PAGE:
The United States lags behind other international plans to evaluate obesity prevention efforts, and the country needs to know whether these efforts are having their intended impact, says a new report from the Institute of Medicine. The committee that wrote the report concluded that more systematic and routine evaluations could help determine how well obesity prevention programs and policies are being implemented and which interventions work best. The committee also recommended specific national and community plans for evaluation of obesity prevention efforts.
Investment in obesity program and policy evaluation is too sporadic, presenting serious barriers to understanding the impact of interventions and the need for future investments, the committee said. Moreover, current data monitoring systems inadequately track progress of some programs, and such monitoring is needed at both the national and community levels. Although many monitoring systems exist, the national systems lack adequate leadership, coordination, infrastructure, guidance, accountability, and capacity. Furthermore, local communities do not have the necessary guidance, capacity, data, and resources for assessing the status of obesity, identifying prevention needs, monitoring obesity prevention actions, evaluating their short-term outcomes, and tracking their long-term effects on obesity reduction.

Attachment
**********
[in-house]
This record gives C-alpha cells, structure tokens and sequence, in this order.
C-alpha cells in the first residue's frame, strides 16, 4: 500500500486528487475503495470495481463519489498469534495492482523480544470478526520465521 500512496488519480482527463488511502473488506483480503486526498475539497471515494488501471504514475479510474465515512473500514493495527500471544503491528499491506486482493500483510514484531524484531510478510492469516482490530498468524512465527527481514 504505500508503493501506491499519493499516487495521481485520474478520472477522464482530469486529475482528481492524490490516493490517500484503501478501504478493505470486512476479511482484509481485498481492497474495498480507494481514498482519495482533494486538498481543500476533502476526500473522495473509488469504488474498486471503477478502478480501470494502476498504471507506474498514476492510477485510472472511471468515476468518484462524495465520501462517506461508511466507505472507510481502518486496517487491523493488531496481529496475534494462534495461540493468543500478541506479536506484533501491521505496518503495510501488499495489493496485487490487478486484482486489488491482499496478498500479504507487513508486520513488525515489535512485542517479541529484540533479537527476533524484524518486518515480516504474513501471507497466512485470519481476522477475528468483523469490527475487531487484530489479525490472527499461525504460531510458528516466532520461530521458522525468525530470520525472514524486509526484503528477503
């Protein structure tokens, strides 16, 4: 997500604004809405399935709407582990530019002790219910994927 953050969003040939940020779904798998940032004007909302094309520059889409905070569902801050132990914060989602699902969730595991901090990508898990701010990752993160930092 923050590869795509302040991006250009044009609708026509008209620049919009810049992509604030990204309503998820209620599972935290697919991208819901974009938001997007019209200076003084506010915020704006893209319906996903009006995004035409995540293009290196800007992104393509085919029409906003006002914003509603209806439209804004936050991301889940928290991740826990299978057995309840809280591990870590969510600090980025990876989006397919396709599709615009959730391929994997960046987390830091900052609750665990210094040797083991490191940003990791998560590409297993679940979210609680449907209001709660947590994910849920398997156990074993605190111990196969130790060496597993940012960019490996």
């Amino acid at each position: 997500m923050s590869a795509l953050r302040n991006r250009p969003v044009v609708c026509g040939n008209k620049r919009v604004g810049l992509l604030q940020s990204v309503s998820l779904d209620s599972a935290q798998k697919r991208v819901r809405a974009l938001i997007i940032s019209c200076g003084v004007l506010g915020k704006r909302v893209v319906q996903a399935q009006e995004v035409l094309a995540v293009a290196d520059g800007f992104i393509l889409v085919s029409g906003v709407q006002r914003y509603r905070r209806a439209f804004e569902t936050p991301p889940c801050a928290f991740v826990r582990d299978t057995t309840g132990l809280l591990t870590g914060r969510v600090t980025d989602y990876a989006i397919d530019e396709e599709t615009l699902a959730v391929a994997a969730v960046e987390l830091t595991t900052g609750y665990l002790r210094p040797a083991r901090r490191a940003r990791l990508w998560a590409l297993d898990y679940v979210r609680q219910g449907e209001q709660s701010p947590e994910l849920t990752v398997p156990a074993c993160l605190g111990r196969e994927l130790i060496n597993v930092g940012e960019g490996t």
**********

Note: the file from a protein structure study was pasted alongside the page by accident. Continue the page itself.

To guide future efforts to inform and improve obesity prevention at the national, state, and community levels, the committee designed separate but interdependent national and community obesity evaluation plans that prioritize activities and leverage existing resources. The plans provide frameworks for obtaining end-user input, choosing indicators and measures for data collection and analysis, and improving the evaluation structure -- specifically the success of policy and environmental strategies recommended in the 2012 IOM report Accelerating Progress in Obesity Prevention: Solving the Weight of the Nation.